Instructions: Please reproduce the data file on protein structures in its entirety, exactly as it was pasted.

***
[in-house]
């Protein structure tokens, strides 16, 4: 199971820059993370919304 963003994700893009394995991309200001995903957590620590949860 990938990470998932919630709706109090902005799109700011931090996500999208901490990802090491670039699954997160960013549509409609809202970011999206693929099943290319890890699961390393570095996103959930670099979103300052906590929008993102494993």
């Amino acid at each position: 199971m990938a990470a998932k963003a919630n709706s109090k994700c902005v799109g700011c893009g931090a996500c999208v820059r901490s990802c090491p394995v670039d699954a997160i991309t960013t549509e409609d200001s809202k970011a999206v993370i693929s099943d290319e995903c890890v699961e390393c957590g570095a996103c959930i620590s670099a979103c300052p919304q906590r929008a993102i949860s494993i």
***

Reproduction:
[in-house]
């Protein structure tokens, strides 16, 4: 199971820059993370919304 963003994700893009394995991309200001995903957590620590949860 990938990470998932919630709706109090902005799109700011931090996500999208901490990802090491670039699954997160960013549509409609809202970011999206693929099943290319890890699961390393570095996103959930670099979103300052906590929008993102494993």
């Amino acid at each position: 199971m990938a990470a998932k963003a919630n709706s109090k994700c902005v799109g700011c893009g931090a996500c999208v820059r901490s990802c090491p394995v670039d699954a997160i991309t960013t549509e409609d200001s809202k970011a999206v993370i693929s099943d290319e995903c890890v699961e390393c957590g570095a996103c959930i620590s670099a979103c300052p919304q906590r929008a993102i949860s494993i």